The second citizens’ report was perhaps the first report that showed how environmental degradation has a disproportionate impact on women. Since then, this idea has been widely accepted. The State of India’s Environment also caught the attention of the Indian Prime Minister Rajiv Gandhi, who invited the center, in 1986, to address the nation’s Council of Ministers and the Parliament on the importance of sustainable development.
The third citizens’ report, the State of India’s Environment: Floods, Floodplains and Environmental Myths, was published in 1991. It broke new ground by arguing that the severe floods in the Gangetic Plain and the Brahmaputra River Valley (areas that are more flood-prone than any other region of the world) can be controlled by better management of the floodplains, not the rivers’ uplands, as conventional belief dictated.
The fourth citizen’s report, Dying Wisdom: The Rise, Fall and Potential of Traditional Water Harvesting Systems, was published in 1997, the completion of an eight-year exercise that documented India’s millennia-old traditions in water management and rainwater harvesting. This seminal publication on water management started a nationwide interest in community and household-based water harvesting initiatives. It argued that the management of water should be everybody’s business. Several Indian states, including Madhya Pradesh, Gujarat, and Andhra Pradesh, and even the central government launched major rainwater harvesting initiatives to combat drought and widespread land degradation.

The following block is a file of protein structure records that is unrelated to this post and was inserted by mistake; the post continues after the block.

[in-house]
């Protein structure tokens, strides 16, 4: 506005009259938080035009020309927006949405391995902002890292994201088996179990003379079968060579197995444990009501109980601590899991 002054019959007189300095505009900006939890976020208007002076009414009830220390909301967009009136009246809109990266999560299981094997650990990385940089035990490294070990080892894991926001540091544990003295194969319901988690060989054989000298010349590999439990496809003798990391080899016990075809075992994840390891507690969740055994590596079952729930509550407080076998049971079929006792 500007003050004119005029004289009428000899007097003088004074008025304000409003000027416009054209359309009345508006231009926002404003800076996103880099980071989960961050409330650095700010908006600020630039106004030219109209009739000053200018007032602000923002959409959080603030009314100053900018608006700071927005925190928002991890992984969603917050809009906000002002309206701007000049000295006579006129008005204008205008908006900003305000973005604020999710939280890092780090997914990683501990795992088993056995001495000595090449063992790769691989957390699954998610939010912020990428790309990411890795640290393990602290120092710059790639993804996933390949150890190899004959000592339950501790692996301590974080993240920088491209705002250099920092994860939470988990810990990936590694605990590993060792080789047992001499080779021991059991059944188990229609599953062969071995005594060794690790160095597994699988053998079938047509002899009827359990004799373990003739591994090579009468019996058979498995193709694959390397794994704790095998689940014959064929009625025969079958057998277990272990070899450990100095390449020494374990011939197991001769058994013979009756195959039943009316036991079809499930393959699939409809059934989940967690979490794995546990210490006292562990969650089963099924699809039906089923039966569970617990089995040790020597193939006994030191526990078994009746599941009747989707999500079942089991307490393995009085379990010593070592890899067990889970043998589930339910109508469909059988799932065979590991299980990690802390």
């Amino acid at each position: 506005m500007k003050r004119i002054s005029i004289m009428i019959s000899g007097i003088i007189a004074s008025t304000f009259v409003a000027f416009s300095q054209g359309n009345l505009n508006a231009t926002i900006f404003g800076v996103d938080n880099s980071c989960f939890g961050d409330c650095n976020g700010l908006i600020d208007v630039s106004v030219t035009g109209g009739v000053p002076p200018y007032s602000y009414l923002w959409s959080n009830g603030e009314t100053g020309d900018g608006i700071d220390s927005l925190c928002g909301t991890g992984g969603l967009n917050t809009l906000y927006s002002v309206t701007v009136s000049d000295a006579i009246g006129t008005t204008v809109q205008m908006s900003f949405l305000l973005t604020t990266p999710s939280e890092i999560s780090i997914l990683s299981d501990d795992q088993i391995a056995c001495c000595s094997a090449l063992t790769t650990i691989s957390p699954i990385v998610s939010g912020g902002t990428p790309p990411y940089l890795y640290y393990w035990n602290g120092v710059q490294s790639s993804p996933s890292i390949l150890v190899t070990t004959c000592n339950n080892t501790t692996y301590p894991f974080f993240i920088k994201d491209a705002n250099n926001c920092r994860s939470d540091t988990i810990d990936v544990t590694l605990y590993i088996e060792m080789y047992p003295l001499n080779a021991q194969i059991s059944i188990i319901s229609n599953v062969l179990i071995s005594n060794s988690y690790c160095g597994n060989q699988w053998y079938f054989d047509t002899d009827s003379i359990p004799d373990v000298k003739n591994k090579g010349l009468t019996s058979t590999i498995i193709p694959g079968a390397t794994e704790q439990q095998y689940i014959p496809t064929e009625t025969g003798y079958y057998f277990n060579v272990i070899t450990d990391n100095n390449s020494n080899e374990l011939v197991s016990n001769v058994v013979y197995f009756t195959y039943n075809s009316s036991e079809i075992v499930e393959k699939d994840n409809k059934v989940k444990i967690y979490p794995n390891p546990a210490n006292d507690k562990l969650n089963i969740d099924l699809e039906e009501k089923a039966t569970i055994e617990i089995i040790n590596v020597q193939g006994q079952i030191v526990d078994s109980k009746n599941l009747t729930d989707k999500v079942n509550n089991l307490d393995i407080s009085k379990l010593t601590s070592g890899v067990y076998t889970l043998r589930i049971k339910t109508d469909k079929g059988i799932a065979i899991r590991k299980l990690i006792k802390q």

Incorporating nationwide research efforts, the fifth citizens’ report, the State of India’s Environment, was published in 1998. The fifth report came in two parts. The first part was a comprehensive dossier on environmental issues, events, policies, and practices. The second provided statistical analyses on different aspects of India’s environment. CSE’s citizens’ reports have been the combined product of networking, constituency-building, and intellectual leadership. They have received national and international acclaim and have been translated into several Indian languages.
In early 1992, CSE organized the first South Asian nongovernmental organization summit to discuss the agenda of the forthcoming United Nations Conference on Environment and Development meeting at Rio de Janeiro, and to prepare common positions of South Asian nongovernmental organizations. The summit helped to promote a common understanding in the region on critical global environmental issues. Four staff members represented CSE at the Rio conference. The director, Anil Agarwal, was a member of the official Indian delegation. The team intervened in the forest convention debate and mobilized public opinion in favor of the view that the world’s forests are best managed by the local communities. The industrialized countries, on the other hand, had proposed a system in which economic interests in the developed nations and professional foresters could control the levers of forest management.
While Rio established environment firmly in the political agenda, implementation of the agreement has been hesitant and slow. CSE has identified its key function as an agency monitoring international developments, research, and analysis of issues, and initiating an informed public debate in India, in particular, and the developing world, in general. CSE’s researchers have tried to develop a policy framework for participatory and environmentally-sound development. Some of the significant concepts that have emerged from CSE’s past research programs are: the need for ecosystem-specific and culture-specific approaches to economic development; participatory, legal, and institutional mechanisms for rural development; the importance of traditional knowledge systems; and just and equitable governance for global environmental problems.